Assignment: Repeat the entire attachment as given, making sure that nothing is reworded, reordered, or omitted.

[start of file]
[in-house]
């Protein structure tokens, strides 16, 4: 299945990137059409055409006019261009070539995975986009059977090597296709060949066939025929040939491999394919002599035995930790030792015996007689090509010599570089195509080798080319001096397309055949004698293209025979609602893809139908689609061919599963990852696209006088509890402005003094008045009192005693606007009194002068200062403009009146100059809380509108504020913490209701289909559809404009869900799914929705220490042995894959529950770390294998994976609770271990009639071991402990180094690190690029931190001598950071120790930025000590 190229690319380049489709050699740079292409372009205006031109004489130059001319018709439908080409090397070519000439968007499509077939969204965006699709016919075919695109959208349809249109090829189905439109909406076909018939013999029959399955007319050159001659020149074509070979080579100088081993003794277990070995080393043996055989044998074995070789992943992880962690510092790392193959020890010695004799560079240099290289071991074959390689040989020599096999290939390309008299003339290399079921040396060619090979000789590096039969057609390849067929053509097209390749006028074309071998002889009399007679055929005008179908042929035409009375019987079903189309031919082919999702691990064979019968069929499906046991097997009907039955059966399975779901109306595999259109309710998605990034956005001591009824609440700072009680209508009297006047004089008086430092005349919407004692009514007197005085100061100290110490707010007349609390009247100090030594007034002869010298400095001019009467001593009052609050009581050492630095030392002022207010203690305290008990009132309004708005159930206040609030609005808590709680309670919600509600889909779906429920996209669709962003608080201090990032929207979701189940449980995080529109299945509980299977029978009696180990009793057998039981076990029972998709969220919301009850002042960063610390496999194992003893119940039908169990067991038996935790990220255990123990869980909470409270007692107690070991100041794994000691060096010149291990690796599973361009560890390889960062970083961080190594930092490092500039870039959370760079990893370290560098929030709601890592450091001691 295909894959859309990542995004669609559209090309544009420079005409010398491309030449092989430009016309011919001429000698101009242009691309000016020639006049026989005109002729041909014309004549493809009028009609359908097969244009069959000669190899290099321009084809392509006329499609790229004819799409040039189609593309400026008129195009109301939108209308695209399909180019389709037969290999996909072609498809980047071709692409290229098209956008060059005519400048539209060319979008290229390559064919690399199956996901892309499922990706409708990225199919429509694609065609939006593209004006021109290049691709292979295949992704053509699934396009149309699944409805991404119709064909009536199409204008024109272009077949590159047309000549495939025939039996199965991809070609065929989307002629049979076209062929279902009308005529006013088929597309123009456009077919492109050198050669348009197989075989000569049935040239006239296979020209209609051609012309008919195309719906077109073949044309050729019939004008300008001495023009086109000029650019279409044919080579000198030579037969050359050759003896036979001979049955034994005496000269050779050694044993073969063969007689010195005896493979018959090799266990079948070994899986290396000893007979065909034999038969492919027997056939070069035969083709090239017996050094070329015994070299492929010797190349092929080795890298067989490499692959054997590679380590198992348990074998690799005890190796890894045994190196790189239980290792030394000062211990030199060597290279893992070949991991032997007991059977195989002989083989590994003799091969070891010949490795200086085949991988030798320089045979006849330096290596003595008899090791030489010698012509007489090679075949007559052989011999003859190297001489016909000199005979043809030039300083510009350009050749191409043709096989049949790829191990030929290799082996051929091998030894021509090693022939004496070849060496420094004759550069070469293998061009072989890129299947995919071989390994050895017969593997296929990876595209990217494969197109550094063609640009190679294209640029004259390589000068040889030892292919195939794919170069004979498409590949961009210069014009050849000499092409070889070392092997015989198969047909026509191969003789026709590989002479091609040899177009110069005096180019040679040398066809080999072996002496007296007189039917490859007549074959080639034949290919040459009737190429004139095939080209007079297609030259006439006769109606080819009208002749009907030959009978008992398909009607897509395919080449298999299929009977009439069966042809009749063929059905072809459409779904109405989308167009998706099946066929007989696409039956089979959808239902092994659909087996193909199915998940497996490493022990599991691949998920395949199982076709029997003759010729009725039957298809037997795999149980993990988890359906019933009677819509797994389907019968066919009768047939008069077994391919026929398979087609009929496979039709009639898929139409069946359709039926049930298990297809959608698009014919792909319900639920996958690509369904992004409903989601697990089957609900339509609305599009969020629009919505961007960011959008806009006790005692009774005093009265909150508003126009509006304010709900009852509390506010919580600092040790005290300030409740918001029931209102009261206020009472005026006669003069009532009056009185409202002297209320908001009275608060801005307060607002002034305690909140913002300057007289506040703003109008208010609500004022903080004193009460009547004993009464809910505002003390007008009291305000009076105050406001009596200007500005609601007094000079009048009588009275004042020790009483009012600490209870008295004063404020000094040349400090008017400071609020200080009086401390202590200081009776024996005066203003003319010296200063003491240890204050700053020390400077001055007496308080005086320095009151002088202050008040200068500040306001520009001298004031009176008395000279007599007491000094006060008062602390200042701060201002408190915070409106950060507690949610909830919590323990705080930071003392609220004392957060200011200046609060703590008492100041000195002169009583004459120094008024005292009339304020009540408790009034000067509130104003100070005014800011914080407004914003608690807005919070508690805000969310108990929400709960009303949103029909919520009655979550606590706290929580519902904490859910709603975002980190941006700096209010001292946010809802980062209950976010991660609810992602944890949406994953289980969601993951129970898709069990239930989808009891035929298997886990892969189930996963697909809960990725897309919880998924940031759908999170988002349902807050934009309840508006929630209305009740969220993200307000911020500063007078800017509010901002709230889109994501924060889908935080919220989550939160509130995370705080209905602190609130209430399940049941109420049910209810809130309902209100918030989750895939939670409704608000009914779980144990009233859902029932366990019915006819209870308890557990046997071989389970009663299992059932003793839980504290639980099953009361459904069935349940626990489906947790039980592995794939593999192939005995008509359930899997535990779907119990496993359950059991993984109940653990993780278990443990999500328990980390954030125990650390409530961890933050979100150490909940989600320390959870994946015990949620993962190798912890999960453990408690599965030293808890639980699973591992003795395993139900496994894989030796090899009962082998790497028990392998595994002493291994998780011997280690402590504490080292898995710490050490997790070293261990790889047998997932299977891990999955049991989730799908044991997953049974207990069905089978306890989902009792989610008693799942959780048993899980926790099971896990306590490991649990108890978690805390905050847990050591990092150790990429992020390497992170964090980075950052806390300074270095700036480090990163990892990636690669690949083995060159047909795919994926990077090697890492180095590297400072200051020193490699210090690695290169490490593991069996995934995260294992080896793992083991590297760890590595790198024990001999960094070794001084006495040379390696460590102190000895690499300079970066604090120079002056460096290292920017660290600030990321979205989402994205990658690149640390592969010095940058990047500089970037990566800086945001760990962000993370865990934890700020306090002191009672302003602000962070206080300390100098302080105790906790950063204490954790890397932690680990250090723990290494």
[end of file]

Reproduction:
[in-house]
């Protein structure tokens, strides 16, 4: 299945990137059409055409006019261009070539995975986009059977090597296709060949066939025929040939491999394919002599035995930790030792015996007689090509010599570089195509080798080319001096397309055949004698293209025979609602893809139908689609061919599963990852696209006088509890402005003094008045009192005693606007009194002068200062403009009146100059809380509108504020913490209701289909559809404009869900799914929705220490042995894959529950770390294998994976609770271990009639071991402990180094690190690029931190001598950071120790930025000590 190229690319380049489709050699740079292409372009205006031109004489130059001319018709439908080409090397070519000439968007499509077939969204965006699709016919075919695109959208349809249109090829189905439109909406076909018939013999029959399955007319050159001659020149074509070979080579100088081993003794277990070995080393043996055989044998074995070789992943992880962690510092790392193959020890010695004799560079240099290289071991074959390689040989020599096999290939390309008299003339290399079921040396060619090979000789590096039969057609390849067929053509097209390749006028074309071998002889009399007679055929005008179908042929035409009375019987079903189309031919082919999702691990064979019968069929499906046991097997009907039955059966399975779901109306595999259109309710998605990034956005001591009824609440700072009680209508009297006047004089008086430092005349919407004692009514007197005085100061100290110490707010007349609390009247100090030594007034002869010298400095001019009467001593009052609050009581050492630095030392002022207010203690305290008990009132309004708005159930206040609030609005808590709680309670919600509600889909779906429920996209669709962003608080201090990032929207979701189940449980995080529109299945509980299977029978009696180990009793057998039981076990029972998709969220919301009850002042960063610390496999194992003893119940039908169990067991038996935790990220255990123990869980909470409270007692107690070991100041794994000691060096010149291990690796599973361009560890390889960062970083961080190594930092490092500039870039959370760079990893370290560098929030709601890592450091001691 295909894959859309990542995004669609559209090309544009420079005409010398491309030449092989430009016309011919001429000698101009242009691309000016020639006049026989005109002729041909014309004549493809009028009609359908097969244009069959000669190899290099321009084809392509006329499609790229004819799409040039189609593309400026008129195009109301939108209308695209399909180019389709037969290999996909072609498809980047071709692409290229098209956008060059005519400048539209060319979008290229390559064919690399199956996901892309499922990706409708990225199919429509694609065609939006593209004006021109290049691709292979295949992704053509699934396009149309699944409805991404119709064909009536199409204008024109272009077949590159047309000549495939025939039996199965991809070609065929989307002629049979076209062929279902009308005529006013088929597309123009456009077919492109050198050669348009197989075989000569049935040239006239296979020209209609051609012309008919195309719906077109073949044309050729019939004008300008001495023009086109000029650019279409044919080579000198030579037969050359050759003896036979001979049955034994005496000269050779050694044993073969063969007689010195005896493979018959090799266990079948070994899986290396000893007979065909034999038969492919027997056939070069035969083709090239017996050094070329015994070299492929010797190349092929080795890298067989490499692959054997590679380590198992348990074998690799005890190796890894045994190196790189239980290792030394000062211990030199060597290279893992070949991991032997007991059977195989002989083989590994003799091969070891010949490795200086085949991988030798320089045979006849330096290596003595008899090791030489010698012509007489090679075949007559052989011999003859190297001489016909000199005979043809030039300083510009350009050749191409043709096989049949790829191990030929290799082996051929091998030894021509090693022939004496070849060496420094004759550069070469293998061009072989890129299947995919071989390994050895017969593997296929990876595209990217494969197109550094063609640009190679294209640029004259390589000068040889030892292919195939794919170069004979498409590949961009210069014009050849000499092409070889070392092997015989198969047909026509191969003789026709590989002479091609040899177009110069005096180019040679040398066809080999072996002496007296007189039917490859007549074959080639034949290919040459009737190429004139095939080209007079297609030259006439006769109606080819009208002749009907030959009978008992398909009607897509395919080449298999299929009977009439069966042809009749063929059905072809459409779904109405989308167009998706099946066929007989696409039956089979959808239902092994659909087996193909199915998940497996490493022990599991691949998920395949199982076709029997003759010729009725039957298809037997795999149980993990988890359906019933009677819509797994389907019968066919009768047939008069077994391919026929398979087609009929496979039709009639898929139409069946359709039926049930298990297809959608698009014919792909319900639920996958690509369904992004409903989601697990089957609900339509609305599009969020629009919505961007960011959008806009006790005692009774005093009265909150508003126009509006304010709900009852509390506010919580600092040790005290300030409740918001029931209102009261206020009472005026006669003069009532009056009185409202002297209320908001009275608060801005307060607002002034305690909140913002300057007289506040703003109008208010609500004022903080004193009460009547004993009464809910505002003390007008009291305000009076105050406001009596200007500005609601007094000079009048009588009275004042020790009483009012600490209870008295004063404020000094040349400090008017400071609020200080009086401390202590200081009776024996005066203003003319010296200063003491240890204050700053020390400077001055007496308080005086320095009151002088202050008040200068500040306001520009001298004031009176008395000279007599007491000094006060008062602390200042701060201002408190915070409106950060507690949610909830919590323990705080930071003392609220004392957060200011200046609060703590008492100041000195002169009583004459120094008024005292009339304020009540408790009034000067509130104003100070005014800011914080407004914003608690807005919070508690805000969310108990929400709960009303949103029909919520009655979550606590706290929580519902904490859910709603975002980190941006700096209010001292946010809802980062209950976010991660609810992602944890949406994953289980969601993951129970898709069990239930989808009891035929298997886990892969189930996963697909809960990725897309919880998924940031759908999170988002349902807050934009309840508006929630209305009740969220993200307000911020500063007078800017509010901002709230889109994501924060889908935080919220989550939160509130995370705080209905602190609130209430399940049941109420049910209810809130309902209100918030989750895939939670409704608000009914779980144990009233859902029932366990019915006819209870308890557990046997071989389970009663299992059932003793839980504290639980099953009361459904069935349940626990489906947790039980592995794939593999192939005995008509359930899997535990779907119990496993359950059991993984109940653990993780278990443990999500328990980390954030125990650390409530961890933050979100150490909940989600320390959870994946015990949620993962190798912890999960453990408690599965030293808890639980699973591992003795395993139900496994894989030796090899009962082998790497028990392998595994002493291994998780011997280690402590504490080292898995710490050490997790070293261990790889047998997932299977891990999955049991989730799908044991997953049974207990069905089978306890989902009792989610008693799942959780048993899980926790099971896990306590490991649990108890978690805390905050847990050591990092150790990429992020390497992170964090980075950052806390300074270095700036480090990163990892990636690669690949083995060159047909795919994926990077090697890492180095590297400072200051020193490699210090690695290169490490593991069996995934995260294992080896793992083991590297760890590595790198024990001999960094070794001084006495040379390696460590102190000895690499300079970066604090120079002056460096290292920017660290600030990321979205989402994205990658690149640390592969010095940058990047500089970037990566800086945001760990962000993370865990934890700020306090002191009672302003602000962070206080300390100098302080105790906790950063204490954790890397932690680990250090723990290494």